Be careful with this. If you intentionally implement a back door in a work product you're developing for a client, and the client finds out about it, you may find that the trust between you and your client will be destroyed. Also, there may be legal repercussions if disabling the product or application has a negative impact on the client's business.
Also, consider that there must exist some degree of trust between you and the client. They're trusting you to deliver, and you're trusting them to compensate you for that work. If they discover you've intentionally written a security hole into their application, you may find yourself out of work, branded as a fraud, and unable to convince others to trust you.
But lets say they do delay or withhold their payment. Remember, there's more at stake than just your money, there's also the livelihoods of the employees who work for the client, and the businesses and livelihoods of the clients who rely on your client to provide services. If you do something to harm your client's business, you may unintentionally do more harm than you anticipated. I can't say for sure if there would be legal consequences or if third parties could file a case against you, as I'm not trained in law, but I would personally have trouble sleeping at night if I did something that put some innocent person out of a job.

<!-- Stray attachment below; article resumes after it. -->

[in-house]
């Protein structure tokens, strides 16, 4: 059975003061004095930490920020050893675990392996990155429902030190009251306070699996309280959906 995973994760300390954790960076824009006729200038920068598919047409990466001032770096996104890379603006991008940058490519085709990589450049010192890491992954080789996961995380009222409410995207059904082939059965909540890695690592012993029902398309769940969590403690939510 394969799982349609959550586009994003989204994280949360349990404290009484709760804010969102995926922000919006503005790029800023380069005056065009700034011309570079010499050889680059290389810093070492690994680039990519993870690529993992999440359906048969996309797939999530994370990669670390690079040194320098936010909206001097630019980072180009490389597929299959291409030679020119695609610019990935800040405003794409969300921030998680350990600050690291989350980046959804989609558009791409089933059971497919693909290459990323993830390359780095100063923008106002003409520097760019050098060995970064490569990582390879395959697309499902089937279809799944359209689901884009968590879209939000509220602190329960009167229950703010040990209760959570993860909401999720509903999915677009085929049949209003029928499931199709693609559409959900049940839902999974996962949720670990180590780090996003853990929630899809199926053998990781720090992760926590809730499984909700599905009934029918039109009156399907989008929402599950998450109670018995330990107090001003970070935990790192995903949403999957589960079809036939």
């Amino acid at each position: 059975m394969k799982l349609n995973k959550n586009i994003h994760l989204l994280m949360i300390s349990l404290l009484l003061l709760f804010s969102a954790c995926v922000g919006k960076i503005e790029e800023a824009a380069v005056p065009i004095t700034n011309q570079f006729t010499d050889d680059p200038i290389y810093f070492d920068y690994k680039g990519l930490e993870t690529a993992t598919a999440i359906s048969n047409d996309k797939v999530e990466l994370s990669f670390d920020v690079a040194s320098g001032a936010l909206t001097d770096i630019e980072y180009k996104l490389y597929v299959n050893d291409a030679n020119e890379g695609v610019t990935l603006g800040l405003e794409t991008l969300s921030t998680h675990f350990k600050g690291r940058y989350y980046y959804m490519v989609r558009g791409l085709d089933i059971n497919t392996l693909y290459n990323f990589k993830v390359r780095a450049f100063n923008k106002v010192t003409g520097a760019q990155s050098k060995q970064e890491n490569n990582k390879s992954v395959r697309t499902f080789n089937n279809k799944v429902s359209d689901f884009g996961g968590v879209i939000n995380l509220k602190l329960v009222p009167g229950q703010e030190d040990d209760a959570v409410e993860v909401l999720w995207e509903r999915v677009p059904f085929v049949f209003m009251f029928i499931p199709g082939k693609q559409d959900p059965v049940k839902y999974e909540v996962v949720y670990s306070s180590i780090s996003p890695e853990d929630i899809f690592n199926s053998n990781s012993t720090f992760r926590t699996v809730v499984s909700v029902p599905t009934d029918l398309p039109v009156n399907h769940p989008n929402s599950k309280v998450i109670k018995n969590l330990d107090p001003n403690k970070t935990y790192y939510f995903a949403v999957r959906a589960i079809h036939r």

Consider that this is just a cost of doing business. Some clients will pay, and some clients will not pay for a wide variety of reasons. Some may pay months later after you've sent monthly, professional past-due notices as a reminder. The best way to protect yourself is to make sure that you bring in more revenue than your expenses so that you build up a cushion of cash so that one deal gone bad won't put you out of business.
In fact, this happens to businesses all of the time: They become tight on cash due to cash flow problems and can't pay their debts. But once they dig themselves out of their predicament, they will likely work on paying vendors who they owe outstanding balances. These established businesses don't get mad or launch attacks against these parties; instead, they remain professional and continue to approach these collections legally and professionally.
If you're going to work as a contractor, you'll be working in a professional environment. That means you must conduct yourself with the same level of professionalism that you expect from your clients.